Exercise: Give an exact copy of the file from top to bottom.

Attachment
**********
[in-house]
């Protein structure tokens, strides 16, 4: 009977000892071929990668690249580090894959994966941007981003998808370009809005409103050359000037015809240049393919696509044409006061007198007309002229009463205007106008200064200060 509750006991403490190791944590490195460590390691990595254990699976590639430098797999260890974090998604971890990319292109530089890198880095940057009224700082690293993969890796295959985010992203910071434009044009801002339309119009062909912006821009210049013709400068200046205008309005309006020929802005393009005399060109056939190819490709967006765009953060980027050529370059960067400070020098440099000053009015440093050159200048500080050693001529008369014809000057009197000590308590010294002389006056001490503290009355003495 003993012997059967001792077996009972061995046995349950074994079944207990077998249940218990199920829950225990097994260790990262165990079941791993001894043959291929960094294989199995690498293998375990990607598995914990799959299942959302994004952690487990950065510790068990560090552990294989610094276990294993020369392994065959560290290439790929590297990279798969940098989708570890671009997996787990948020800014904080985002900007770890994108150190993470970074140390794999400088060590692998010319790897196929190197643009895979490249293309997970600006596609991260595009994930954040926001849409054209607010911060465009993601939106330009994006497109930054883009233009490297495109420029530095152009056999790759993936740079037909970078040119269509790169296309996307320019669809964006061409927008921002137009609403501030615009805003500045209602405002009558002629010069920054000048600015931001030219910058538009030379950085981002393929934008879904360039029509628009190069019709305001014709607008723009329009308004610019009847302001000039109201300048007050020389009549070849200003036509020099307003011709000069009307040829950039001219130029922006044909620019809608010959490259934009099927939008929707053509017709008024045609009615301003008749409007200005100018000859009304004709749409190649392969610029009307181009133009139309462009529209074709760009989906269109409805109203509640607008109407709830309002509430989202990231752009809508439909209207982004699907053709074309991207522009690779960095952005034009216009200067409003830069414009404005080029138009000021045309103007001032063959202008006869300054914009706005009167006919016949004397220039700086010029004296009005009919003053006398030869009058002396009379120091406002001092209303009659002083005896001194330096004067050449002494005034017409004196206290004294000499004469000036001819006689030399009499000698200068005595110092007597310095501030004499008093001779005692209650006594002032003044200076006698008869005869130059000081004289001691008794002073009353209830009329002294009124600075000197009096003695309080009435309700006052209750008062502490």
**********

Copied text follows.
[in-house]
């Protein structure tokens, strides 16, 4: 009977000892071929990668690249580090894959994966941007981003998808370009809005409103050359000037015809240049393919696509044409006061007198007309002229009463205007106008200064200060 509750006991403490190791944590490195460590390691990595254990699976590639430098797999260890974090998604971890990319292109530089890198880095940057009224700082690293993969890796295959985010992203910071434009044009801002339309119009062909912006821009210049013709400068200046205008309005309006020929802005393009005399060109056939190819490709967006765009953060980027050529370059960067400070020098440099000053009015440093050159200048500080050693001529008369014809000057009197000590308590010294002389006056001490503290009355003495 003993012997059967001792077996009972061995046995349950074994079944207990077998249940218990199920829950225990097994260790990262165990079941791993001894043959291929960094294989199995690498293998375990990607598995914990799959299942959302994004952690487990950065510790068990560090552990294989610094276990294993020369392994065959560290290439790929590297990279798969940098989708570890671009997996787990948020800014904080985002900007770890994108150190993470970074140390794999400088060590692998010319790897196929190197643009895979490249293309997970600006596609991260595009994930954040926001849409054209607010911060465009993601939106330009994006497109930054883009233009490297495109420029530095152009056999790759993936740079037909970078040119269509790169296309996307320019669809964006061409927008921002137009609403501030615009805003500045209602405002009558002629010069920054000048600015931001030219910058538009030379950085981002393929934008879904360039029509628009190069019709305001014709607008723009329009308004610019009847302001000039109201300048007050020389009549070849200003036509020099307003011709000069009307040829950039001219130029922006044909620019809608010959490259934009099927939008929707053509017709008024045609009615301003008749409007200005100018000859009304004709749409190649392969610029009307181009133009139309462009529209074709760009989906269109409805109203509640607008109407709830309002509430989202990231752009809508439909209207982004699907053709074309991207522009690779960095952005034009216009200067409003830069414009404005080029138009000021045309103007001032063959202008006869300054914009706005009167006919016949004397220039700086010029004296009005009919003053006398030869009058002396009379120091406002001092209303009659002083005896001194330096004067050449002494005034017409004196206290004294000499004469000036001819006689030399009499000698200068005595110092007597310095501030004499008093001779005692209650006594002032003044200076006698008869005869130059000081004289001691008794002073009353209830009329002294009124600075000197009096003695309080009435309700006052209750008062502490």